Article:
Helmy also says that the number of porn studios in the United States have decreased from over 200 to 20. Actors who used to make $1,500 an hour now get $500. Before the “tube” sites took off, worldwide industry revenues estimated at $40 billion to $50 billion (Abram, 2015). Moreover, data from FilmL.A.Inc., the nonprofit group that handles film permits for the city of Los Angeles, shows that the number of permits in 2014 issued for X-rated productions decreased to 20 in comparison to 480 in 2012 (Verrier, 2014). This dramatic decrease goes hand in hand with the dramatic increase in views of free internet porn on the “tube” sites and subscription sites. When the internet makes pornography extremely easy to copy and share without official authorisation, why would you want to pay for something that is essentially, the same thing? In contrast, traditional books are still the primary medium for distribution, with the online world only taking a small percentage of sales. This small percentage however, is steadily increasing while traditional book sales are steadily decreasing.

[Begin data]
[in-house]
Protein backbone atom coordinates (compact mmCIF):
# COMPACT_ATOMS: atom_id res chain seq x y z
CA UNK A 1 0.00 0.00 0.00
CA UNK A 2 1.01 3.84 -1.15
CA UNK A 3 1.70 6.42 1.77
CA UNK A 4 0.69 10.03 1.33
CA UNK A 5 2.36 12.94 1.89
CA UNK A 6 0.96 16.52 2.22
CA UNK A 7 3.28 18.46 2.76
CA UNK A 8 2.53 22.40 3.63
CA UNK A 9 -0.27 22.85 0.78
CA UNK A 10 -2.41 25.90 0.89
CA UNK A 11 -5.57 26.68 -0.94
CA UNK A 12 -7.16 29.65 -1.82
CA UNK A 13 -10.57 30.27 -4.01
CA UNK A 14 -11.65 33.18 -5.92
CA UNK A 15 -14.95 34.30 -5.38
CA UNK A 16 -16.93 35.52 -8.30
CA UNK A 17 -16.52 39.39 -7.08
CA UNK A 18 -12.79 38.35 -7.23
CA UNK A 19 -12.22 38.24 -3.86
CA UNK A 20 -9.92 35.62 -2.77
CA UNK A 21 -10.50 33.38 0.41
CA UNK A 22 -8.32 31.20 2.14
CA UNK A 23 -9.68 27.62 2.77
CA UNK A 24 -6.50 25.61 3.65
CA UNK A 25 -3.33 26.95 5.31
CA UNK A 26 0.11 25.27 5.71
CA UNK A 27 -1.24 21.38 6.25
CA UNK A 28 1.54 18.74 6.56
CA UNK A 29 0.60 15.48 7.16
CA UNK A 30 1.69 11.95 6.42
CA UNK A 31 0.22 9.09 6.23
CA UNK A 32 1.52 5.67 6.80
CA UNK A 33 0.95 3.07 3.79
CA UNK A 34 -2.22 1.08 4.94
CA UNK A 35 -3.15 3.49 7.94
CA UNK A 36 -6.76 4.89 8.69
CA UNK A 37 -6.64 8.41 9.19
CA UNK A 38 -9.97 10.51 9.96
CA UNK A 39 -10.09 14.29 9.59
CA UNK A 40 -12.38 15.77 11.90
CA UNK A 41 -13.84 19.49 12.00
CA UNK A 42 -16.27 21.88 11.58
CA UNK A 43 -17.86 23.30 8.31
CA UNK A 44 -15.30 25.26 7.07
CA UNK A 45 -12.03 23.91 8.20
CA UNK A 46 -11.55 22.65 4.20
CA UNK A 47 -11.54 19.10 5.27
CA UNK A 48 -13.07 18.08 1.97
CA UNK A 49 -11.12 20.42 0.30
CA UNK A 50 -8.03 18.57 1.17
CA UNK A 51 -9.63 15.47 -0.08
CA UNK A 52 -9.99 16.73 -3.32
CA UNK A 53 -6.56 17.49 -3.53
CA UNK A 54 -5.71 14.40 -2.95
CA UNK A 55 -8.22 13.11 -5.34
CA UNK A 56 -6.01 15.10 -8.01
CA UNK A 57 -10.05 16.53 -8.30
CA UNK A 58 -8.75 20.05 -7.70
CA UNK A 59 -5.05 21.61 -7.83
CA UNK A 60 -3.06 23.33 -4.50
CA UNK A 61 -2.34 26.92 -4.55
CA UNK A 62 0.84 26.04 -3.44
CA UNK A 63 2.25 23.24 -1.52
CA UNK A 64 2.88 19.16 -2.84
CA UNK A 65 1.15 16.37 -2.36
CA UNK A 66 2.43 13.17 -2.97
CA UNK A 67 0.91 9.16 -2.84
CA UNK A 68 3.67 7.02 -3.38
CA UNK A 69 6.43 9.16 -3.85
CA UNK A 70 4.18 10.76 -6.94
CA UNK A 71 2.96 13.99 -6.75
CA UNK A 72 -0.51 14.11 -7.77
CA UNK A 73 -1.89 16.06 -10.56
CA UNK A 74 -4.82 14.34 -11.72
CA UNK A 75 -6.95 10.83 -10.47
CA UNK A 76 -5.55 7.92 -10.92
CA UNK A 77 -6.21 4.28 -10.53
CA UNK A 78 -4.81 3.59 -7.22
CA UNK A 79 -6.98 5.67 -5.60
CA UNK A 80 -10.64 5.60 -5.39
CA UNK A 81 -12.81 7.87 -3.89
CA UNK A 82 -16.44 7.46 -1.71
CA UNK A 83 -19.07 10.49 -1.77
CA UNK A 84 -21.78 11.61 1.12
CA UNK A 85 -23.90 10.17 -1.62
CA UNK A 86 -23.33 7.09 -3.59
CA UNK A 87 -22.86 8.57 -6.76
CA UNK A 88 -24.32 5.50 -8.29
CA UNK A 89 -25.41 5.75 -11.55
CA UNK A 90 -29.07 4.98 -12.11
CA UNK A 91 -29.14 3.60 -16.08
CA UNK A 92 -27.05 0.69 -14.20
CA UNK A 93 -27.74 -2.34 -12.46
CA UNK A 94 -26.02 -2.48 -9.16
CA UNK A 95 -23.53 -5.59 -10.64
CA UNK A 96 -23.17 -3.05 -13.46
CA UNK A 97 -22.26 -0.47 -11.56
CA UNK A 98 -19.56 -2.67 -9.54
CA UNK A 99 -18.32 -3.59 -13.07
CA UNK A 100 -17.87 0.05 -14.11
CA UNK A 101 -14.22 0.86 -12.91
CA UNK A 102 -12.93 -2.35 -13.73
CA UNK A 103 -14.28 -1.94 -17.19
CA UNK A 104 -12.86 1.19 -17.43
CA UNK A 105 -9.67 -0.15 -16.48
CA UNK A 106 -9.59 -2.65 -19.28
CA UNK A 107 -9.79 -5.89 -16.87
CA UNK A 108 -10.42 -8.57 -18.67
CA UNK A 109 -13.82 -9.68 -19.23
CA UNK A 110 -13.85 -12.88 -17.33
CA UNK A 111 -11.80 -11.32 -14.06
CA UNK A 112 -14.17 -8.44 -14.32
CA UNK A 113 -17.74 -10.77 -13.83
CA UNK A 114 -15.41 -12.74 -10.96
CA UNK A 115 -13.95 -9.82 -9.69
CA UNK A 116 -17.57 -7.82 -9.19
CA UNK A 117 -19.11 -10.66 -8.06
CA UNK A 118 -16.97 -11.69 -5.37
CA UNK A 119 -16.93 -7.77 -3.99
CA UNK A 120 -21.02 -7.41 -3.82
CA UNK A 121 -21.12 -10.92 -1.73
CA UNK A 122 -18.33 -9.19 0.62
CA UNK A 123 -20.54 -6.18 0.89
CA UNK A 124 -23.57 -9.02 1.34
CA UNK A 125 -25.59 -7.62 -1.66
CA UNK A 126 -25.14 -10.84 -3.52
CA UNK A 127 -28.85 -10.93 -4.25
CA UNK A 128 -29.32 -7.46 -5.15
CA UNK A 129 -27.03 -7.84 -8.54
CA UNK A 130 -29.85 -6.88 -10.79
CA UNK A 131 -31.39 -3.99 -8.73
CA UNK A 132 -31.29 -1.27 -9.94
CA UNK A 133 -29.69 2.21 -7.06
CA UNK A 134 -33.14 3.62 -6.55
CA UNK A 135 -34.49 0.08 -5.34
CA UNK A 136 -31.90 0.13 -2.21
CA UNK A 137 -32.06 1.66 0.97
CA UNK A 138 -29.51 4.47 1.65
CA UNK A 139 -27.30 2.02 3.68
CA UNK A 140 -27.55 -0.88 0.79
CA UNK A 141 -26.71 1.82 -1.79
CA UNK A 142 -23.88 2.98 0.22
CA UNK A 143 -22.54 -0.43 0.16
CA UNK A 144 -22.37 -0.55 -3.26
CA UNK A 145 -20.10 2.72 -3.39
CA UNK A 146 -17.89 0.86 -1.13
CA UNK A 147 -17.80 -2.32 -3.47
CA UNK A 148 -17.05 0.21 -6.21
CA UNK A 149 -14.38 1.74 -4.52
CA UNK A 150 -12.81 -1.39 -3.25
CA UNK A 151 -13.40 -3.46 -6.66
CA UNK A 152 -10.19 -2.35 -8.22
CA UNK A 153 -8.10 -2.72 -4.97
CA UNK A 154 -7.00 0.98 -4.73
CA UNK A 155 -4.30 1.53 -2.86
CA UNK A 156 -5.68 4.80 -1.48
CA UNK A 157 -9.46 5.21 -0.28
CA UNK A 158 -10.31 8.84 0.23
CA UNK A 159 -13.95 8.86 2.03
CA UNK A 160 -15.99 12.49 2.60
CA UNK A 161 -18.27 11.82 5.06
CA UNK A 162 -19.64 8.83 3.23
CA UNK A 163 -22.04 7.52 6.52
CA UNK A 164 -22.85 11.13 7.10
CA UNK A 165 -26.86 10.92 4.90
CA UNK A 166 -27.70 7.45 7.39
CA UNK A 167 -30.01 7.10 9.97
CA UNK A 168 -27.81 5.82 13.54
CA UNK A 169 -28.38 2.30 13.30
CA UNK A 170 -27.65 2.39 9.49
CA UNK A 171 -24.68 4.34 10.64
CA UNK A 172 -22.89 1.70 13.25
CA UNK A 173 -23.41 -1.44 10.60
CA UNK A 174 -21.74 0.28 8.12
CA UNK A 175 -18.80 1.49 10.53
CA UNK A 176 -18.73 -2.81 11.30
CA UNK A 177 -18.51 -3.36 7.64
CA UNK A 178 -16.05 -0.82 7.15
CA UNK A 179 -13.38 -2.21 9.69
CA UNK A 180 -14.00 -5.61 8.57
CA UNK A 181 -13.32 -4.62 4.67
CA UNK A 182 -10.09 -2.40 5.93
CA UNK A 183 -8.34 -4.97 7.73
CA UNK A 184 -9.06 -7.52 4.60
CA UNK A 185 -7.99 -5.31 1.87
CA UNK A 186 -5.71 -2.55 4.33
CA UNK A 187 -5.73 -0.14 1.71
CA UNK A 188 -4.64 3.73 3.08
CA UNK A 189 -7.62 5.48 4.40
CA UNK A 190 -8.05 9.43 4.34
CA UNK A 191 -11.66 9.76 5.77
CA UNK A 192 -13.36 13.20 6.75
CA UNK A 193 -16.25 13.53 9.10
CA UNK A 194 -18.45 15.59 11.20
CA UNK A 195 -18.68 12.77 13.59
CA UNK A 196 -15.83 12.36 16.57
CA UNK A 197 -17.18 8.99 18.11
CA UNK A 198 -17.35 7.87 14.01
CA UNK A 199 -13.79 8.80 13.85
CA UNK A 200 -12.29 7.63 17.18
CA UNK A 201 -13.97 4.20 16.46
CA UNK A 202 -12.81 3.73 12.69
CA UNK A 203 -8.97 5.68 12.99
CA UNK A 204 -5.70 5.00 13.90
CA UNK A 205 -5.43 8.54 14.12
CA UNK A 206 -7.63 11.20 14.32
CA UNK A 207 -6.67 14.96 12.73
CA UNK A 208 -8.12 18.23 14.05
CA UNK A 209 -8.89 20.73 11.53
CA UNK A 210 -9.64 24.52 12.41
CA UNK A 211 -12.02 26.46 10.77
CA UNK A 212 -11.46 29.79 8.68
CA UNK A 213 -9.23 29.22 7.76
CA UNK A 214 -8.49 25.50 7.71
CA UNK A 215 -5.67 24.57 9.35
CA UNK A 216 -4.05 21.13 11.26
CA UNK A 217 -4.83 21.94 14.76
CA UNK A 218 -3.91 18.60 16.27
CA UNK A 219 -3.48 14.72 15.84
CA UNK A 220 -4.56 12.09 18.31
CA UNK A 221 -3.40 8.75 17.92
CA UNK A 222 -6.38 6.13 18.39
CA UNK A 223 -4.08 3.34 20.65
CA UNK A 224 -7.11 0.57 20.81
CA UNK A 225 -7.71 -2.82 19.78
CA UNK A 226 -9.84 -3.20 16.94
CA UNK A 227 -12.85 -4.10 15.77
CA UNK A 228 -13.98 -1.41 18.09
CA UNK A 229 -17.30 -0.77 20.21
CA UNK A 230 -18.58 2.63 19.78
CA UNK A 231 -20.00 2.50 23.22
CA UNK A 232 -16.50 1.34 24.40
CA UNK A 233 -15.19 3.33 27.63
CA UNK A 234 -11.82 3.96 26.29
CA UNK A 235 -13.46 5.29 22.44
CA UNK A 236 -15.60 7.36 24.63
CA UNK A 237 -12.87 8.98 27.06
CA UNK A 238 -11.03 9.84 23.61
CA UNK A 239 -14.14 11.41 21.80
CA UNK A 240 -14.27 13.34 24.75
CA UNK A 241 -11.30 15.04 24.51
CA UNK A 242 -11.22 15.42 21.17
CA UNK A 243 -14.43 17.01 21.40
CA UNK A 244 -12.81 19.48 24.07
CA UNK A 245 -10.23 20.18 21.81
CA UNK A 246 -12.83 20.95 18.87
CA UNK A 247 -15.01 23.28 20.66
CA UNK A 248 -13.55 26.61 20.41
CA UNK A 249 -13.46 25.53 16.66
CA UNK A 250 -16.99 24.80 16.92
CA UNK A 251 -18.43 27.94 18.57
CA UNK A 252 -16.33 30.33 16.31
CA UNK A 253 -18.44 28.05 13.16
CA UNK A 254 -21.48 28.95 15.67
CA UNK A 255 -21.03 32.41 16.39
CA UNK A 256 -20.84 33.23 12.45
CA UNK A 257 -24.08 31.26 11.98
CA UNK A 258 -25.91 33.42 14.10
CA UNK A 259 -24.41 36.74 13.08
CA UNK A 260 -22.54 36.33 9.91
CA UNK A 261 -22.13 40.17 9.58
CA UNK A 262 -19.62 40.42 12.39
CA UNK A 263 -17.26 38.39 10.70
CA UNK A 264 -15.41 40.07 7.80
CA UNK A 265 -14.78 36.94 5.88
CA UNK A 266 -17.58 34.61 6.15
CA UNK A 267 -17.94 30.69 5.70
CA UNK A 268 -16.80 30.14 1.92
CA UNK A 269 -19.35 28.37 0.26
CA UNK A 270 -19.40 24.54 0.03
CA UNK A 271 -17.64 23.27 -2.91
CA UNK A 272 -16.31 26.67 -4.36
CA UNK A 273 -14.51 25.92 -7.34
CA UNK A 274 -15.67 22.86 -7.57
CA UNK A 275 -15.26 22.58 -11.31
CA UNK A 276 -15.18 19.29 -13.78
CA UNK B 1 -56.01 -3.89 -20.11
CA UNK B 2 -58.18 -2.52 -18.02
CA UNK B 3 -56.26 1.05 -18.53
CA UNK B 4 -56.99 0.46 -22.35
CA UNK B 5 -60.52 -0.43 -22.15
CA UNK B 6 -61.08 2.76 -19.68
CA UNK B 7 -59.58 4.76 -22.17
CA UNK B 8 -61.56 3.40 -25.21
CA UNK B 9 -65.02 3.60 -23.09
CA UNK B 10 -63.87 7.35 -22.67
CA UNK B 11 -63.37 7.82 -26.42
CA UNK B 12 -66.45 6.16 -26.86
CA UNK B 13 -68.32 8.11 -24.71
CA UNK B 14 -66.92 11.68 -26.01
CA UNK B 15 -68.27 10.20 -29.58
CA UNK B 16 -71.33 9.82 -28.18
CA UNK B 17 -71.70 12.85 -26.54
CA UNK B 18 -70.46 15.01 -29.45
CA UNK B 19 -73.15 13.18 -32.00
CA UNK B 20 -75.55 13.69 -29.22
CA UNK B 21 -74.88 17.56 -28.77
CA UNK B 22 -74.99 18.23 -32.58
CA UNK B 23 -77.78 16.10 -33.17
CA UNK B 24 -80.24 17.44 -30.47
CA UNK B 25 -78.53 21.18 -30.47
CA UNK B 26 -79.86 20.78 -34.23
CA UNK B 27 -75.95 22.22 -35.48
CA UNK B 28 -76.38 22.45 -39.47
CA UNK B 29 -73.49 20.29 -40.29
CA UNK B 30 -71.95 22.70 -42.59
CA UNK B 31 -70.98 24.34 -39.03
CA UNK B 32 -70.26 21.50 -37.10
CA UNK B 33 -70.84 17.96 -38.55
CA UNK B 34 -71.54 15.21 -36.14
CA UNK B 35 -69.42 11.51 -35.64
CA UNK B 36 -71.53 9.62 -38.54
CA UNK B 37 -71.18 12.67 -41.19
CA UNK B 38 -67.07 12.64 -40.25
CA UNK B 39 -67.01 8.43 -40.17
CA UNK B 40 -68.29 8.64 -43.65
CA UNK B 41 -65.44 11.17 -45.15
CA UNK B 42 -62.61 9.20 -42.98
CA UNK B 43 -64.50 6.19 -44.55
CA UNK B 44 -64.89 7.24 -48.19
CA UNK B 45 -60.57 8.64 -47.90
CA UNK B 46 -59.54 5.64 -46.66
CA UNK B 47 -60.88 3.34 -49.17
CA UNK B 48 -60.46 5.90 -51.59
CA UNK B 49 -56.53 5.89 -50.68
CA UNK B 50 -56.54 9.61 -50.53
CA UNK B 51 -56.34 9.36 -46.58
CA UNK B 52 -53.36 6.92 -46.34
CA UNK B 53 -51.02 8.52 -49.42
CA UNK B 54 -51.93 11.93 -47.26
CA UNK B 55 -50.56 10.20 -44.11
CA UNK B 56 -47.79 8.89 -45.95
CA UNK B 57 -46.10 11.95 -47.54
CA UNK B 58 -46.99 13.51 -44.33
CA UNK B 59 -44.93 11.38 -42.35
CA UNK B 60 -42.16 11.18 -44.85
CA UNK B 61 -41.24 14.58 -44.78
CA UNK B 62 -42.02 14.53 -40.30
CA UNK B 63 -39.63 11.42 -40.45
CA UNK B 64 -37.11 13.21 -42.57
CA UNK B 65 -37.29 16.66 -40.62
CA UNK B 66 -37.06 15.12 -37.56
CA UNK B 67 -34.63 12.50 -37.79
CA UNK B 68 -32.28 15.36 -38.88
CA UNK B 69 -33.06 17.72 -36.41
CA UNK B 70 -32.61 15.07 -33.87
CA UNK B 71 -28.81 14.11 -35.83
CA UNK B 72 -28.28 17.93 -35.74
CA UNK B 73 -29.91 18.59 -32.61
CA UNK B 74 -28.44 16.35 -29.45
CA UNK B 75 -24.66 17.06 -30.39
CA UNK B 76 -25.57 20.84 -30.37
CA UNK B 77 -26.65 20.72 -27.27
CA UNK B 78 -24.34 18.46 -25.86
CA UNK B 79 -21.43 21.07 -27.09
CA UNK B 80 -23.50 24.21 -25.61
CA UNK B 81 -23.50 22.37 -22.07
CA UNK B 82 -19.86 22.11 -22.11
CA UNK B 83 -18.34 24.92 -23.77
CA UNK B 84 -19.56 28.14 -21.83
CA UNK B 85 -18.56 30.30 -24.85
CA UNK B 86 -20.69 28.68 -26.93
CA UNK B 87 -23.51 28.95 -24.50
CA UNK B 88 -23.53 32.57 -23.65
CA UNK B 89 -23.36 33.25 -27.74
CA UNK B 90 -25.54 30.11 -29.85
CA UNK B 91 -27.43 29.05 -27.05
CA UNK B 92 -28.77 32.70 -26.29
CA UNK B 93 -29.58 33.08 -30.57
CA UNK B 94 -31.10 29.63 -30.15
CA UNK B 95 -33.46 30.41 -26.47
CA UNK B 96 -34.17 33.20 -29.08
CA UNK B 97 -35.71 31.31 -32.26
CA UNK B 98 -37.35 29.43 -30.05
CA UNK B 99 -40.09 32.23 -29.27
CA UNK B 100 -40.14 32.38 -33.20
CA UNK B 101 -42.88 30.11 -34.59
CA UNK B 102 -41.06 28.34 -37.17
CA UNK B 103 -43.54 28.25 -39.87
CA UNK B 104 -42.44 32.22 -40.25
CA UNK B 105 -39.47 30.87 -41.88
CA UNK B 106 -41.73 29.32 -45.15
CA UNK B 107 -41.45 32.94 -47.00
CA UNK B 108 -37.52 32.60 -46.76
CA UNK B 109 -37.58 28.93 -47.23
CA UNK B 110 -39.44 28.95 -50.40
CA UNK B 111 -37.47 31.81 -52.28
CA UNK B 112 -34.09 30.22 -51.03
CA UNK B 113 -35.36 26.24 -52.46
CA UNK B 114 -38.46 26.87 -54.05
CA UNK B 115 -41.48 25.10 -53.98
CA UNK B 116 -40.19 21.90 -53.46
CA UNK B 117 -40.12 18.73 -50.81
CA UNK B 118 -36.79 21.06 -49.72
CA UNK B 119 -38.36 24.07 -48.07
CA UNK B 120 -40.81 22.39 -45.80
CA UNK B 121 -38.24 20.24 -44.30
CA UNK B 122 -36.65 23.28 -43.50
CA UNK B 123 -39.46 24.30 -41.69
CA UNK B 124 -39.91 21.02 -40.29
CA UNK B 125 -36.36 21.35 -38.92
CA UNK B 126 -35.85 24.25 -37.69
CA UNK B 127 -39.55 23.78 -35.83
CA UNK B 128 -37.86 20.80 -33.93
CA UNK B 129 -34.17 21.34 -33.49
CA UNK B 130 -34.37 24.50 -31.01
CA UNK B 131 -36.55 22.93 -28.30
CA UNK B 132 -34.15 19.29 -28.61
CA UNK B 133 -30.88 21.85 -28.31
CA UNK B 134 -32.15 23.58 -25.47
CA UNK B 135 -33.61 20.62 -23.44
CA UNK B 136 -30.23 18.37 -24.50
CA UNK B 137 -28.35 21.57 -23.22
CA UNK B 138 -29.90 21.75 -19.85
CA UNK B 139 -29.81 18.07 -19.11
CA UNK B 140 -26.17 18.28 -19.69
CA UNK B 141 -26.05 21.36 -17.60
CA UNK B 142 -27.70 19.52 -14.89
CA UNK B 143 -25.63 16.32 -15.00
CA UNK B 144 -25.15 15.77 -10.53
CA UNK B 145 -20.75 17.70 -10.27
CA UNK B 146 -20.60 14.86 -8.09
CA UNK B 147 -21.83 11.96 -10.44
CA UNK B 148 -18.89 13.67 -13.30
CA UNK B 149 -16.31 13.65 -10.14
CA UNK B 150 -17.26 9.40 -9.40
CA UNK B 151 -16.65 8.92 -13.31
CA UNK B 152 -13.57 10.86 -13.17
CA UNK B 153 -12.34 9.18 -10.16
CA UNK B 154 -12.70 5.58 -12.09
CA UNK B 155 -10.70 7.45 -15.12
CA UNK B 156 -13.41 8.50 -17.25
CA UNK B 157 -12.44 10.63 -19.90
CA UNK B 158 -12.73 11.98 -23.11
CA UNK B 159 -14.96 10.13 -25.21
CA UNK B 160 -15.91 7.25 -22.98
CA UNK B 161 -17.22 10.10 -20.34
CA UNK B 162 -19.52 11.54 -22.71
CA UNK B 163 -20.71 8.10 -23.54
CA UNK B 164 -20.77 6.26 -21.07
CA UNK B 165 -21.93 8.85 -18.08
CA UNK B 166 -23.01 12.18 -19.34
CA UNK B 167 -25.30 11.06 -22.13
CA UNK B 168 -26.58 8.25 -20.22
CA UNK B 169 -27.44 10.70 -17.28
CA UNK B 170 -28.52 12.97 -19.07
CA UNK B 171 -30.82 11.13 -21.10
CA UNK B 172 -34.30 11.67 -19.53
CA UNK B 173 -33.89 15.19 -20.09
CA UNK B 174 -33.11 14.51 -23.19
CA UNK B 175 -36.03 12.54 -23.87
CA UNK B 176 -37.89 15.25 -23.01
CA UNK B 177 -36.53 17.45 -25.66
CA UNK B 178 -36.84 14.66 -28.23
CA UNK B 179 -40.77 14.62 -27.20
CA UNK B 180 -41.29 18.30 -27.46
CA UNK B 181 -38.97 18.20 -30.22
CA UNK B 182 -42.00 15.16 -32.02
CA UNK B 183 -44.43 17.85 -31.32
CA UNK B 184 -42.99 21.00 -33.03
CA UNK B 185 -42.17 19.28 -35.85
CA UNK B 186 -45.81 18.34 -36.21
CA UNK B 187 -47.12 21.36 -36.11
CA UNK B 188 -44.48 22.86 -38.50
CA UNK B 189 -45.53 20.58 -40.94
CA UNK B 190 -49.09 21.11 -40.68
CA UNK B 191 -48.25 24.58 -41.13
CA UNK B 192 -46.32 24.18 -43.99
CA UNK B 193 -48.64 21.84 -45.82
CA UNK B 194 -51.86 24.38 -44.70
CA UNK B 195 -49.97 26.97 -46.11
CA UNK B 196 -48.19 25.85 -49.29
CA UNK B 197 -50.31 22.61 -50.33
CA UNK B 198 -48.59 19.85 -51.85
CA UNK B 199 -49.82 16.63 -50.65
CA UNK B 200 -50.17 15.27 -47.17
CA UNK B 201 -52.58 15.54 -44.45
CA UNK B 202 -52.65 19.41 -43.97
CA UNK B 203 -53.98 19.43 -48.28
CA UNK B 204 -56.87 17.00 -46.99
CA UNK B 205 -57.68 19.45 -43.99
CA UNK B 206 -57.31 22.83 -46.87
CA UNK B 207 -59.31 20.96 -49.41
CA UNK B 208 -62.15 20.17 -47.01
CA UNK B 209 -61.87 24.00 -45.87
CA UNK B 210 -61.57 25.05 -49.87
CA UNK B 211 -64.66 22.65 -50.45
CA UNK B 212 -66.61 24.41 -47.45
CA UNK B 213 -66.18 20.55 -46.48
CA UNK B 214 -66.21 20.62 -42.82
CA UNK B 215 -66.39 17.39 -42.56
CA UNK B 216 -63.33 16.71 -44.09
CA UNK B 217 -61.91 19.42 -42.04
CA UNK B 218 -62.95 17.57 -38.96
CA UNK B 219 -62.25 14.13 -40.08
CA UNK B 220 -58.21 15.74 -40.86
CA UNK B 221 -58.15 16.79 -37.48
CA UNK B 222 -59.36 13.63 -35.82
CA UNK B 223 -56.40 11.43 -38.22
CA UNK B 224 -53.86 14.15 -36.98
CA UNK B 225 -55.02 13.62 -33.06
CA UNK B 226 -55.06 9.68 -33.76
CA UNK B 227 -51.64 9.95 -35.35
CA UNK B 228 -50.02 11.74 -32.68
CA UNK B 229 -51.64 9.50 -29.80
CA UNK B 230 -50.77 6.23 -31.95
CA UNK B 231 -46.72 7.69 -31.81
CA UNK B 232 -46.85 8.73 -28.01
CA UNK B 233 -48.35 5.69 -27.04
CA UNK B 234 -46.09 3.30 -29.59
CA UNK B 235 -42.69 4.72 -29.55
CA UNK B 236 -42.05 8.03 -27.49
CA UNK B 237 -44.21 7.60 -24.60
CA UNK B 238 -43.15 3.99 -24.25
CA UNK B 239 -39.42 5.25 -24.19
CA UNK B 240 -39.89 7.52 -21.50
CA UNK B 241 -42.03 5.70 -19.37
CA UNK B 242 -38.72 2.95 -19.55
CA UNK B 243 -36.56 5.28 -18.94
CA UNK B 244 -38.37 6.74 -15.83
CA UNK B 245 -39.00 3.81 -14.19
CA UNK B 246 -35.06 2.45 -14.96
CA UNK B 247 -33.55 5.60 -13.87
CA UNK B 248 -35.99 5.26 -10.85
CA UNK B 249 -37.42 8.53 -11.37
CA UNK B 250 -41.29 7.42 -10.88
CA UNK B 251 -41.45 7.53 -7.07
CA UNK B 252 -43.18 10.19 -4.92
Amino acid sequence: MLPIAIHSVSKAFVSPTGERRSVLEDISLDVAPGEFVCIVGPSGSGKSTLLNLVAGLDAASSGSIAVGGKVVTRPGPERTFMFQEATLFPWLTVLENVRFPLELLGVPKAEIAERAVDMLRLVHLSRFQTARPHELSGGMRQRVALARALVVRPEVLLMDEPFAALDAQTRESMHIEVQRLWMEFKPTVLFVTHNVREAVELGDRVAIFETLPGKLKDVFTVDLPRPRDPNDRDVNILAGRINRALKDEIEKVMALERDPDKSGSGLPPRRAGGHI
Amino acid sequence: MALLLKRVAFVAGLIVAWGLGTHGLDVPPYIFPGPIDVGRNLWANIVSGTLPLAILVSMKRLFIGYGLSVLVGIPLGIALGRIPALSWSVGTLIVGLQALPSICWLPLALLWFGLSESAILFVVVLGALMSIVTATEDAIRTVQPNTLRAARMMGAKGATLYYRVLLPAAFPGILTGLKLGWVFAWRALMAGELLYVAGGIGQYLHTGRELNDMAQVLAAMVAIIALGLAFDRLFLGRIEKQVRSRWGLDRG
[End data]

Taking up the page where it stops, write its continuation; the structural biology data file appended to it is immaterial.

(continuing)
The ultimate result of technology on the publishing industry is publishers must create a new business model specifically for the online world. Publishers currently still utilise their traditional business model for printed material, just less so because of the rise of ebooks and self-publishing. The prevalence of online “do-it-yourself” tools and applications such as CreateSpace and BookSurge allows users to create a brand around themselves and successfully publish online and printed books without the help of a traditional publisher who often administered this task (Bingham, 2015). One such author is Scott Nicholson, who has published over 70 books and sells them online through Amazon for the Kindle and other ereaders. “He handles the entire process himself” (Graham, 2012) and the lucrative 70% royalties on ebook sales attracts Nicholson and other authors more than the traditional publisher’s offer of 25% (Bingham, 2015). With that said, Amy-Mae Elliott says that “with the advent of e-books, social reading sites and simple digital self-publishing software and platforms, all that has changed. An increasing proportion of authors now actively choose to self-publish their work, giving them better control over their books’ rights, marketing, distribution and pricing” (Elliot, 2014). Moreover, editors and designers, are creating start-up businesses such as Gimp, Lightning Source and Wattpad catered towards content strategies for publishers and authors. These self-publishing tools, applications and businesses directed specifically for users to publish their own book diminishes the value of the traditional publisher as gatekeeper, annihilating them completely.